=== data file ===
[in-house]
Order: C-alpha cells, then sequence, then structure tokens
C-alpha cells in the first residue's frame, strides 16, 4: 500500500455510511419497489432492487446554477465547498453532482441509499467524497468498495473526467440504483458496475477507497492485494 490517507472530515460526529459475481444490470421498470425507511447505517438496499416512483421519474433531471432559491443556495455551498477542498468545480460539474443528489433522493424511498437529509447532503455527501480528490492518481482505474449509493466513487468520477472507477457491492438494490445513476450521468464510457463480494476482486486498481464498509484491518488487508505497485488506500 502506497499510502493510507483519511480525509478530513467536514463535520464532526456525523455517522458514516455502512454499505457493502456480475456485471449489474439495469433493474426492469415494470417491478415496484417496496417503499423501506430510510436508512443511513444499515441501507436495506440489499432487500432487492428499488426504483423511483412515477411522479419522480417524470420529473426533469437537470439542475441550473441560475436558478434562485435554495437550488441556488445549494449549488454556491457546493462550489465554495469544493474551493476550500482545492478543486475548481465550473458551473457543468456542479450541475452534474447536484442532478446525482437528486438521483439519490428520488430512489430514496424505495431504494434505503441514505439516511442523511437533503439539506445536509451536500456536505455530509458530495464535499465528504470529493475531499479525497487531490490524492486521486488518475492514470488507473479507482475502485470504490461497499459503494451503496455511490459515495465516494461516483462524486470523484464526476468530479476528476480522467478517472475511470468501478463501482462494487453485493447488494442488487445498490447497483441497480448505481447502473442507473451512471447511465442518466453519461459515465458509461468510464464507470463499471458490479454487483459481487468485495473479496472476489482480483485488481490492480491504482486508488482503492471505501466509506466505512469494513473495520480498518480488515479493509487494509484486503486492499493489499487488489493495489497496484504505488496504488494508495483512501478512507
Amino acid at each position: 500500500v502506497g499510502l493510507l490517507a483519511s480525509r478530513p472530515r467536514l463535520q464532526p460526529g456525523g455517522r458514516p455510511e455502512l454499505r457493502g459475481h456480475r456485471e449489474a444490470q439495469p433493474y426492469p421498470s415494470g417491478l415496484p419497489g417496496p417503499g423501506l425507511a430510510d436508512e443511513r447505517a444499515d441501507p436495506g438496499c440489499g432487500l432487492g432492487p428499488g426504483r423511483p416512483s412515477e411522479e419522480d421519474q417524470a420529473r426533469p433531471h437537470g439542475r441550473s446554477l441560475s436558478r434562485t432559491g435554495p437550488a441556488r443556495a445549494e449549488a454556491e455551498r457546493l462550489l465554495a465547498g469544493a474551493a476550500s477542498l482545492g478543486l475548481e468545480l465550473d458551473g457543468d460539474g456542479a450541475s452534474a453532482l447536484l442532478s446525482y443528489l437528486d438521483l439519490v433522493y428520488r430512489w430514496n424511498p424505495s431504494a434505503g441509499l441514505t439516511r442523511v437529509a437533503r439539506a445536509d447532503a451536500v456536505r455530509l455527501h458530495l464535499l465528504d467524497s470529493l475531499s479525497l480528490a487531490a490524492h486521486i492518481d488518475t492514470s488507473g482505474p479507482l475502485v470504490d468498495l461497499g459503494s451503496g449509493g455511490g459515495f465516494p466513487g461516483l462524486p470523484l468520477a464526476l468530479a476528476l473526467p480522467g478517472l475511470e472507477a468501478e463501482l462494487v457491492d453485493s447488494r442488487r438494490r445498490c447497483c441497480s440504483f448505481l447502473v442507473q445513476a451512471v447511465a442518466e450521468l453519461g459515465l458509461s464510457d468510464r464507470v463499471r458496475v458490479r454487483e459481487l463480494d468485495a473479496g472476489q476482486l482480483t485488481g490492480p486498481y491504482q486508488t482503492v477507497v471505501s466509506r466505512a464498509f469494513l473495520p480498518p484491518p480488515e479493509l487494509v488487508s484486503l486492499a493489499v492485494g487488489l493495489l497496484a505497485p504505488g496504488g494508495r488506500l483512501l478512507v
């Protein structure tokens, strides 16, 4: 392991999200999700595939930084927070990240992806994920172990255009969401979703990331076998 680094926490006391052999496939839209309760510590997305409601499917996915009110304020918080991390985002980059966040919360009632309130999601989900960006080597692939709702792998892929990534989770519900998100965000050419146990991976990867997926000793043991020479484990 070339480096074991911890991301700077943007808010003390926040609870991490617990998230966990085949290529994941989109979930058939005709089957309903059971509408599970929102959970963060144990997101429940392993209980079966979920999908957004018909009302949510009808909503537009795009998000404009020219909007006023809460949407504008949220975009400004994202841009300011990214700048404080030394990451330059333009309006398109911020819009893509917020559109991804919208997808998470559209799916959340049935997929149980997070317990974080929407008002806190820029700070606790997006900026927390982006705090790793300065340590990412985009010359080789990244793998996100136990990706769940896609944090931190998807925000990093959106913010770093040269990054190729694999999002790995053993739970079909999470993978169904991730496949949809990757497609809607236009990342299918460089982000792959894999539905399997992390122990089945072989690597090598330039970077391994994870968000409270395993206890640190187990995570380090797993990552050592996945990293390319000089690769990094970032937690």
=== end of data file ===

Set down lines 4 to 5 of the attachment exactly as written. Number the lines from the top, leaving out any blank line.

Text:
Amino acid at each position: 500500500v502506497g499510502l493510507l490517507a483519511s480525509r478530513p472530515r467536514l463535520q464532526p460526529g456525523g455517522r458514516p455510511e455502512l454499505r457493502g459475481h456480475r456485471e449489474a444490470q439495469p433493474y426492469p421498470s415494470g417491478l415496484p419497489g417496496p417503499g423501506l425507511a430510510d436508512e443511513r447505517a444499515d441501507p436495506g438496499c440489499g432487500l432487492g432492487p428499488g426504483r423511483p416512483s412515477e411522479e419522480d421519474q417524470a420529473r426533469p433531471h437537470g439542475r441550473s446554477l441560475s436558478r434562485t432559491g435554495p437550488a441556488r443556495a445549494e449549488a454556491e455551498r457546493l462550489l465554495a465547498g469544493a474551493a476550500s477542498l482545492g478543486l475548481e468545480l465550473d458551473g457543468d460539474g456542479a450541475s452534474a453532482l447536484l442532478s446525482y443528489l437528486d438521483l439519490v433522493y428520488r430512489w430514496n424511498p424505495s431504494a434505503g441509499l441514505t439516511r442523511v437529509a437533503r439539506a445536509d447532503a451536500v456536505r455530509l455527501h458530495l464535499l465528504d467524497s470529493l475531499s479525497l480528490a487531490a490524492h486521486i492518481d488518475t492514470s488507473g482505474p479507482l475502485v470504490d468498495l461497499g459503494s451503496g449509493g455511490g459515495f465516494p466513487g461516483l462524486p470523484l468520477a464526476l468530479a476528476l473526467p480522467g478517472l475511470e472507477a468501478e463501482l462494487v457491492d453485493s447488494r442488487r438494490r445498490c447497483c441497480s440504483f448505481l447502473v442507473q445513476a451512471v447511465a442518466e450521468l453519461g459515465l458509461s464510457d468510464r464507470v463499471r458496475v458490479r454487483e459481487l463480494d468485495a473479496g472476489q476482486l482480483t485488481g490492480p486498481y491504482q486508488t482503492v477507497v471505501s466509506r466505512a464498509f469494513l473495520p480498518p484491518p480488515e479493509l487494509v488487508s484486503l486492499a493489499v492485494g487488489l493495489l497496484a505497485p504505488g496504488g494508495r488506500l483512501l478512507v
């Protein structure tokens, strides 16, 4: 392991999200999700595939930084927070990240992806994920172990255009969401979703990331076998 680094926490006391052999496939839209309760510590997305409601499917996915009110304020918080991390985002980059966040919360009632309130999601989900960006080597692939709702792998892929990534989770519900998100965000050419146990991976990867997926000793043991020479484990 070339480096074991911890991301700077943007808010003390926040609870991490617990998230966990085949290529994941989109979930058939005709089957309903059971509408599970929102959970963060144990997101429940392993209980079966979920999908957004018909009302949510009808909503537009795009998000404009020219909007006023809460949407504008949220975009400004994202841009300011990214700048404080030394990451330059333009309006398109911020819009893509917020559109991804919208997808998470559209799916959340049935997929149980997070317990974080929407008002806190820029700070606790997006900026927390982006705090790793300065340590990412985009010359080789990244793998996100136990990706769940896609944090931190998807925000990093959106913010770093040269990054190729694999999002790995053993739970079909999470993978169904991730496949949809990757497609809607236009990342299918460089982000792959894999539905399997992390122990089945072989690597090598330039970077391994994870968000409270395993206890640190187990995570380090797993990552050592996945990293390319000089690769990094970032937690």